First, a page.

UM Scholars Program

My favorite part was learning about the study and creating a virtual poster that I presented to my peers. Research is fundamental in nursing because health care is constantly changing. Thus, research will help future nurses, like me, to improve patient care and better practices. Amy Zhao, Project: Alzheimer’s and Related Dementias
Matriculation to UMSON Spring 2022
It was great being exposed to various aspects of research, from data collection and analysis to participant intake and study design. As a future nurse, this experience will help me gain a new perspective on best practices and advancements in patient care. Kira Mazel, Project: Pain
Matriculation to UMSON Fall 2022
I was able to learn about geriatric care along with the essentials to make residents’ experience exceptional in nursing home facilities. Nia Kooiman, Project: Palliative Care
Matriculation to UMSON Fall 2021
The UM Scholars program was a great opportunity to learn about the practices involved in nursing research. I will definitely take the skills I developed and the knowledge I gained to nursing school and beyond! Michelle Soltz, Project: Pain
Matriculation to UMSON Spring 2022


To offer mentored research training that allows students to expand their knowledge and enlighten their career choices.

University of Maryland Strategic Partnership Mpowering the State LogoThe UM Scholars program is a competitive paid summer internship program that connects students from the University of Maryland College Park (UMCP) with faculty from the University of Maryland, Baltimore (UMB) to collaborate on research projects. Funding is provided by the University of Maryland Strategic Partnership: MPowering the State (or MPower).

Faculty members mentor students during the 10-week summer program with the hopes of expanding their knowledge about specific topics in nursing research and exposing them to various research careers available to doctoral-prepared nurses.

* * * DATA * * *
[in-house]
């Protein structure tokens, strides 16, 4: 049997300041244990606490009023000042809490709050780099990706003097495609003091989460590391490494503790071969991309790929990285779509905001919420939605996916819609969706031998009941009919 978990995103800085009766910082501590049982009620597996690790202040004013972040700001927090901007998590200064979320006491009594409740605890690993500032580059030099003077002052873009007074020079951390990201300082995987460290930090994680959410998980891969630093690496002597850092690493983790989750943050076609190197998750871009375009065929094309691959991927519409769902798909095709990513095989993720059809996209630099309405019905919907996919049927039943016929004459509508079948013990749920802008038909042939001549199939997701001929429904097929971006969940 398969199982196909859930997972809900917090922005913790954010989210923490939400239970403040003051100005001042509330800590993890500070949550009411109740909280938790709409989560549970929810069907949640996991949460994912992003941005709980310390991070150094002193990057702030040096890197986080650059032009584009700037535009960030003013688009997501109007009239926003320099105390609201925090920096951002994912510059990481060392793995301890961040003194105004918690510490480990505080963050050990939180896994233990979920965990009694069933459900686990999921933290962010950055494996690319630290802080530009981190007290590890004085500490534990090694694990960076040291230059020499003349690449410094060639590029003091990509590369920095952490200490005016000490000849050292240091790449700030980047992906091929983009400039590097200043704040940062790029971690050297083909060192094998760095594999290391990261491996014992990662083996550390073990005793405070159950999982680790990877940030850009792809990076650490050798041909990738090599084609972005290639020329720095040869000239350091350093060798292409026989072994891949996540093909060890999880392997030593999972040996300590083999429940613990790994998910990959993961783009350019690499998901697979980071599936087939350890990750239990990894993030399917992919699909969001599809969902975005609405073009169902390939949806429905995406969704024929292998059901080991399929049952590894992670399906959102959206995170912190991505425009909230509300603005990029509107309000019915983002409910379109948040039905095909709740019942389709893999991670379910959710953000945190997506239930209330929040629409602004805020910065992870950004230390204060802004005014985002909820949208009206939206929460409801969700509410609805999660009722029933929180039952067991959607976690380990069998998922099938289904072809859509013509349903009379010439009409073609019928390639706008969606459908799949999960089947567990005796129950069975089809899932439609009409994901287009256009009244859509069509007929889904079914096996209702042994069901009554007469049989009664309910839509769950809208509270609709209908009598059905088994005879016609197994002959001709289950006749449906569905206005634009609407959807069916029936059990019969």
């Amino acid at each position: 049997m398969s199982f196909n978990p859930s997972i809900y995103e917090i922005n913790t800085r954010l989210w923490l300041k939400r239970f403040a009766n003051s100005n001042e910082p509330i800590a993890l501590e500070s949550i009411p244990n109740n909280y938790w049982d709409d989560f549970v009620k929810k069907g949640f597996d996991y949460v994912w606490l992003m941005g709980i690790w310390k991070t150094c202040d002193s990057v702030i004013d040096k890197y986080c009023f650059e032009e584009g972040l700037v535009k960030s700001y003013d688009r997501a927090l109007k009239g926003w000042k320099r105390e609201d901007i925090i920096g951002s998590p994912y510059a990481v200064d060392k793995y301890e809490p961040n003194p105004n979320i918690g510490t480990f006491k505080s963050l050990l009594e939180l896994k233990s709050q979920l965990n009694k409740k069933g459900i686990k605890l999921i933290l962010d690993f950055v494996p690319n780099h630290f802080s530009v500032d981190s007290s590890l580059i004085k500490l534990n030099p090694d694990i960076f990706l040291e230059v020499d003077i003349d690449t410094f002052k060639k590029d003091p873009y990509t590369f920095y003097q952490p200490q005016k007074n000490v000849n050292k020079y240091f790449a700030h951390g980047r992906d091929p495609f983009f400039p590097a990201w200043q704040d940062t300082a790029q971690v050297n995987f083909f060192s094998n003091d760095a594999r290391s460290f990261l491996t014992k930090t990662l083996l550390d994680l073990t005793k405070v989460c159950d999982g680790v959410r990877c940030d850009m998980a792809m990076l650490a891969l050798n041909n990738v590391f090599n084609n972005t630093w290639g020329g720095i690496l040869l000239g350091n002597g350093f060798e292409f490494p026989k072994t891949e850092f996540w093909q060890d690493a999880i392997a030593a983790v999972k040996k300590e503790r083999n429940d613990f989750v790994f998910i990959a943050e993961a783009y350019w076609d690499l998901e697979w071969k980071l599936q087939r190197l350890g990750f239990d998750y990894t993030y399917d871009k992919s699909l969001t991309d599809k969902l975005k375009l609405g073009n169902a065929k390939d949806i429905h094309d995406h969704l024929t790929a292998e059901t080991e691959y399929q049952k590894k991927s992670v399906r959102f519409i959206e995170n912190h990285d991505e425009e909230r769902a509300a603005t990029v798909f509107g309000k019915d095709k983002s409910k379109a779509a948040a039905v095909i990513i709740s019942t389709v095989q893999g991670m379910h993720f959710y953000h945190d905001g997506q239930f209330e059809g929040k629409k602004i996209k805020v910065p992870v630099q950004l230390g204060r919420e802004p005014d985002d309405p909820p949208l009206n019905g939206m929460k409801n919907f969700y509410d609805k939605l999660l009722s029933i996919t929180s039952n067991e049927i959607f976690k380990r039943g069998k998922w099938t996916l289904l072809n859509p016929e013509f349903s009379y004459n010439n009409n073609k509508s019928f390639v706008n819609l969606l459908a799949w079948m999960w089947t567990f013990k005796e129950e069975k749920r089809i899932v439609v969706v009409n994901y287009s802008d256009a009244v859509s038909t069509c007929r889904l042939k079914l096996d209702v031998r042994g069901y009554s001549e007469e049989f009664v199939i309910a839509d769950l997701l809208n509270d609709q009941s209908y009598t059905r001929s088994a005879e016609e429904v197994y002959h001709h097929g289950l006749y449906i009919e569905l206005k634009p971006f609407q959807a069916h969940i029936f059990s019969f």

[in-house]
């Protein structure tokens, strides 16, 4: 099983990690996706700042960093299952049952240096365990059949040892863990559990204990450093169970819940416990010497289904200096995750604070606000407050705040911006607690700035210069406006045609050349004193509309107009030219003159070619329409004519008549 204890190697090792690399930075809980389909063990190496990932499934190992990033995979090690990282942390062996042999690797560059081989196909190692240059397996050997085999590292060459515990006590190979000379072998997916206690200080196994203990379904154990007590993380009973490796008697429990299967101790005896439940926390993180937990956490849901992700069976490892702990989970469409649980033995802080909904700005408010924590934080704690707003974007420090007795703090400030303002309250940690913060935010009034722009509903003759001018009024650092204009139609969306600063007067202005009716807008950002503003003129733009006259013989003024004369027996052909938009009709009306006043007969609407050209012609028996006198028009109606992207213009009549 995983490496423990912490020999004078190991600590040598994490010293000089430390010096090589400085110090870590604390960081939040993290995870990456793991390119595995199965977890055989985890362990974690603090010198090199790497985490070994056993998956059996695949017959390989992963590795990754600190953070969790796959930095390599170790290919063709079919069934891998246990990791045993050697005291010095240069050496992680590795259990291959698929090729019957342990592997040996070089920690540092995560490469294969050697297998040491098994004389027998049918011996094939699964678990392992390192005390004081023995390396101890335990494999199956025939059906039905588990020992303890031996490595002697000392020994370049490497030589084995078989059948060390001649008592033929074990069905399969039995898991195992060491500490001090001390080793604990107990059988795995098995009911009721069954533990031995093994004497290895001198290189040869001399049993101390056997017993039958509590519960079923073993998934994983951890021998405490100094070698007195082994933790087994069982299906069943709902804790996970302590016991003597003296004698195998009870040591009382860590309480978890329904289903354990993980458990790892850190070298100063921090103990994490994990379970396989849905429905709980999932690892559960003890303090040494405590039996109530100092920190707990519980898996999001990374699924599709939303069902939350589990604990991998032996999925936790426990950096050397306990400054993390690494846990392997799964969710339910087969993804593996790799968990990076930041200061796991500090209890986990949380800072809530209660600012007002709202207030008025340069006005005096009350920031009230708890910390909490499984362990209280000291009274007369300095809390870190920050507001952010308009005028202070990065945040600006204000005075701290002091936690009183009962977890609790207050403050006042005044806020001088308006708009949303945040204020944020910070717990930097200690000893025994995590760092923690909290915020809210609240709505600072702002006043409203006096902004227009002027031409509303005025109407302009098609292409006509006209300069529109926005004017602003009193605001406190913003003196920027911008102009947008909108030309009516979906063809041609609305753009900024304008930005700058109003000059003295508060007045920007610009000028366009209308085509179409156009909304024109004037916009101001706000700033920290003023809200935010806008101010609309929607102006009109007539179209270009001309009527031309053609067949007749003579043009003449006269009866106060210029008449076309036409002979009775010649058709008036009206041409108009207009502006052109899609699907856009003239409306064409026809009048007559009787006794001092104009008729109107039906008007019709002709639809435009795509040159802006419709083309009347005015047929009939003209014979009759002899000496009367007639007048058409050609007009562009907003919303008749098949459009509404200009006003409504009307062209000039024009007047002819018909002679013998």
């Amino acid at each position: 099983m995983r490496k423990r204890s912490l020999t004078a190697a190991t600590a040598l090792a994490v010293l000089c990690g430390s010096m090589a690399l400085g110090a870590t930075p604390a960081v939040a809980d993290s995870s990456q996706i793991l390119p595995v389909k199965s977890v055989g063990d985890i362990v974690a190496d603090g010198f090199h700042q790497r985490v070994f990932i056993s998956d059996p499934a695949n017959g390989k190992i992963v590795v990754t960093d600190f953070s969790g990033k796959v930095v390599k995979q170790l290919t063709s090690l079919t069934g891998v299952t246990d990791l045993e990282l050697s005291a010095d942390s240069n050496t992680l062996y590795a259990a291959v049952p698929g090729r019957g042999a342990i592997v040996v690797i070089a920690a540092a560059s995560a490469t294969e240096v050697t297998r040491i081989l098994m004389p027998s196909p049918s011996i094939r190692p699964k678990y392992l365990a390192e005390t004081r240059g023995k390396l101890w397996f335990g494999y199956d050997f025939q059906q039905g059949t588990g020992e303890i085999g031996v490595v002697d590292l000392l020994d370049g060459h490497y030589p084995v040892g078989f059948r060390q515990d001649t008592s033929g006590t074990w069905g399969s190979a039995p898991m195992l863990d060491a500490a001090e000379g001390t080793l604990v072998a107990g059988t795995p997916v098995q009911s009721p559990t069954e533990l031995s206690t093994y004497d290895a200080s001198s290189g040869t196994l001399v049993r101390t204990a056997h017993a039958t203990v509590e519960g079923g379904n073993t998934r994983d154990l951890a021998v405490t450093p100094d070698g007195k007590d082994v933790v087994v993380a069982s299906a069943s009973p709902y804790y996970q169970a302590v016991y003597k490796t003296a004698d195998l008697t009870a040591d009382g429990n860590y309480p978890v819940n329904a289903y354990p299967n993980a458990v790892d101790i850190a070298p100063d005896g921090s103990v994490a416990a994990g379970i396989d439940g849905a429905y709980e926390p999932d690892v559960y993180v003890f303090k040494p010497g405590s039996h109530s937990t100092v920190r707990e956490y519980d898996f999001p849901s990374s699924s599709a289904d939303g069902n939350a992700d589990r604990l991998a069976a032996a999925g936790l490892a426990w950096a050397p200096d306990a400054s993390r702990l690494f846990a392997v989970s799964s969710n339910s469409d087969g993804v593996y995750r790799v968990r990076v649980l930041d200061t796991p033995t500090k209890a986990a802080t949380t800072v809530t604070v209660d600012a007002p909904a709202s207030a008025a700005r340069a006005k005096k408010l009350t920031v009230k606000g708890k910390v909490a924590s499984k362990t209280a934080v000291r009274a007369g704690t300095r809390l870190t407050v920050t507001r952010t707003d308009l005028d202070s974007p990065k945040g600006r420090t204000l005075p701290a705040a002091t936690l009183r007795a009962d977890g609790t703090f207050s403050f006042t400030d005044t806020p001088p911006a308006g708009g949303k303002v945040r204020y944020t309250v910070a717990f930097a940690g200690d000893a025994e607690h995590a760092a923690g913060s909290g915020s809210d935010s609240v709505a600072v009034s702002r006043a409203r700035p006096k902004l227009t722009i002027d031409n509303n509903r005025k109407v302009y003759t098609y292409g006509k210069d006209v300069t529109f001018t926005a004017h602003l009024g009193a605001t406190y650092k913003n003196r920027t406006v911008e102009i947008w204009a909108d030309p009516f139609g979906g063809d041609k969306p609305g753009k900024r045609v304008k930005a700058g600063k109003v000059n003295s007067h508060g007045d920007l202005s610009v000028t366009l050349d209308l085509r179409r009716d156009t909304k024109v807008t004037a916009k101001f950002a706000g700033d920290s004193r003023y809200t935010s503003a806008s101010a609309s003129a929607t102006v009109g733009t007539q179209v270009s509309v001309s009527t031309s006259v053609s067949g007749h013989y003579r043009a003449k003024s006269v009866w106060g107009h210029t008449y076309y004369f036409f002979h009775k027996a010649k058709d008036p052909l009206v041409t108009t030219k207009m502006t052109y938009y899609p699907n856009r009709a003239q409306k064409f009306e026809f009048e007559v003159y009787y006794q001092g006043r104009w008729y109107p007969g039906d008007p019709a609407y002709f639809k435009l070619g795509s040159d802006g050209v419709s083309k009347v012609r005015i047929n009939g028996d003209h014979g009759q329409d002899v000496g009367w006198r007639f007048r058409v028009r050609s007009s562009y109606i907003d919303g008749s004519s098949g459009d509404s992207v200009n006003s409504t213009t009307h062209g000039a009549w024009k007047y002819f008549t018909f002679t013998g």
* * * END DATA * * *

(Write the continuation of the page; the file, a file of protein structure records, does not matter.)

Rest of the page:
Program Details

  • Commences the Tuesday following Memorial Day, ending in early August.
  • Specific times are to be mutually defined and agreed upon by the student and mentor.
  • Work is expected to occur during typical business hours; Monday through Friday, 9am-5pm.
  • Students receive $5,500 in two installments.
  • All research is designed to be conducted at the University of Maryland, School of Nursing.
  • Work may be offered via a hybrid capacity that involves 4 in-person days and 1-Remote. · Travel to and parking at UMB is the responsibility of the student.
  • At the end of the internship, students are required to participate in an oral presentation or a poster presentation on their completed project.
  • Students and mentors are asked to complete evaluation materials on the experience.
  • This is a competitive program. Applicants are not guaranteed a placement or an interview.
  • All applicants should be in good academic standing in his/her respective school/program. (Information will be verified with your school before awarding a position in the program.)
  • Students must be enrolled in the Spring 2024 semester full-time at the University of Maryland, College Park with a declared academic interest in nursing to be considered.

What You'll Do

  • You'll be exposed to each element of the research process, including lab skills, data skills, and data collection.
  • Tasks will vary by project and faculty member.
  • This experience takes place in-person at the UMB campus.

Application Process

In preparation to complete the application, please note that you will be asked to:

  • Upload your resume
  • Upload a copy of your unofficial transcripts
  • Identify your top two choices of projects*
  • Upload a Statement of Interest**
  • Upload 2 Letters of Recommendation***

* See catalog of projects below.

** The statement should be no longer than 1.5 pages in APA Format. While there is not a specific prompt, we encourage you to tell us more about your research interests and why you wish to engage in this research opportunity. You should address the projects you are interested in working on (please state a first and second choice), and how you feel that this experience will advance your academic interests.

For example: why you want to do summer research; the career goal(s) you have in mind; what traits make you a good fit for a potential career in research; any past research experience (hypothesis? what you did/did it work? what you learned about this topic or yourself)